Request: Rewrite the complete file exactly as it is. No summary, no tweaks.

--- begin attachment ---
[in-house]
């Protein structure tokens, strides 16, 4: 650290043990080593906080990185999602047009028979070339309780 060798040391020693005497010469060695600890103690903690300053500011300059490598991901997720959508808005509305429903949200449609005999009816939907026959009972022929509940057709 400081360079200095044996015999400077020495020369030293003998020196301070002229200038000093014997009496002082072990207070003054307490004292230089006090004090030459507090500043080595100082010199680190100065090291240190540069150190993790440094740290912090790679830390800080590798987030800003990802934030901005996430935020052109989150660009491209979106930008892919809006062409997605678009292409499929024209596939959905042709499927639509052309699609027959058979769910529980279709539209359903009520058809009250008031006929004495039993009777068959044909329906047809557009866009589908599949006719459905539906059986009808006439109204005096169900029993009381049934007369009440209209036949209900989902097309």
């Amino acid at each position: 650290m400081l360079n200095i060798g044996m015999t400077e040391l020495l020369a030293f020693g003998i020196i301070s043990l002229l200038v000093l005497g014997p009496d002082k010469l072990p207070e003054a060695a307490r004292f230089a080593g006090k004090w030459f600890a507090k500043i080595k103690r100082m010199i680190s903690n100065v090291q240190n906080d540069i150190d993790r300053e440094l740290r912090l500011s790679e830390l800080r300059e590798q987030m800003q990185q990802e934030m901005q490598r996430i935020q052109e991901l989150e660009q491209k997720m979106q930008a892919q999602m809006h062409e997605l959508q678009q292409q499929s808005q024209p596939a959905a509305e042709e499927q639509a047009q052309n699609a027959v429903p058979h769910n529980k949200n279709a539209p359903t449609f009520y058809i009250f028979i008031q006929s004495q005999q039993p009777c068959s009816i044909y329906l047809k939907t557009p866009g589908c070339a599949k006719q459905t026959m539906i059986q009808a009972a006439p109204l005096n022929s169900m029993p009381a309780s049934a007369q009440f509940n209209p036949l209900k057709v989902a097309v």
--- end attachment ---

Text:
[in-house]
């Protein structure tokens, strides 16, 4: 650290043990080593906080990185999602047009028979070339309780 060798040391020693005497010469060695600890103690903690300053500011300059490598991901997720959508808005509305429903949200449609005999009816939907026959009972022929509940057709 400081360079200095044996015999400077020495020369030293003998020196301070002229200038000093014997009496002082072990207070003054307490004292230089006090004090030459507090500043080595100082010199680190100065090291240190540069150190993790440094740290912090790679830390800080590798987030800003990802934030901005996430935020052109989150660009491209979106930008892919809006062409997605678009292409499929024209596939959905042709499927639509052309699609027959058979769910529980279709539209359903009520058809009250008031006929004495039993009777068959044909329906047809557009866009589908599949006719459905539906059986009808006439109204005096169900029993009381049934007369009440209209036949209900989902097309």
């Amino acid at each position: 650290m400081l360079n200095i060798g044996m015999t400077e040391l020495l020369a030293f020693g003998i020196i301070s043990l002229l200038v000093l005497g014997p009496d002082k010469l072990p207070e003054a060695a307490r004292f230089a080593g006090k004090w030459f600890a507090k500043i080595k103690r100082m010199i680190s903690n100065v090291q240190n906080d540069i150190d993790r300053e440094l740290r912090l500011s790679e830390l800080r300059e590798q987030m800003q990185q990802e934030m901005q490598r996430i935020q052109e991901l989150e660009q491209k997720m979106q930008a892919q999602m809006h062409e997605l959508q678009q292409q499929s808005q024209p596939a959905a509305e042709e499927q639509a047009q052309n699609a027959v429903p058979h769910n529980k949200n279709a539209p359903t449609f009520y058809i009250f028979i008031q006929s004495q005999q039993p009777c068959s009816i044909y329906l047809k939907t557009p866009g589908c070339a599949k006719q459905t026959m539906i059986q009808a009972a006439p109204l005096n022929s169900m029993p009381a309780s049934a007369q009440f509940n209209p036949l209900k057709v989902a097309v």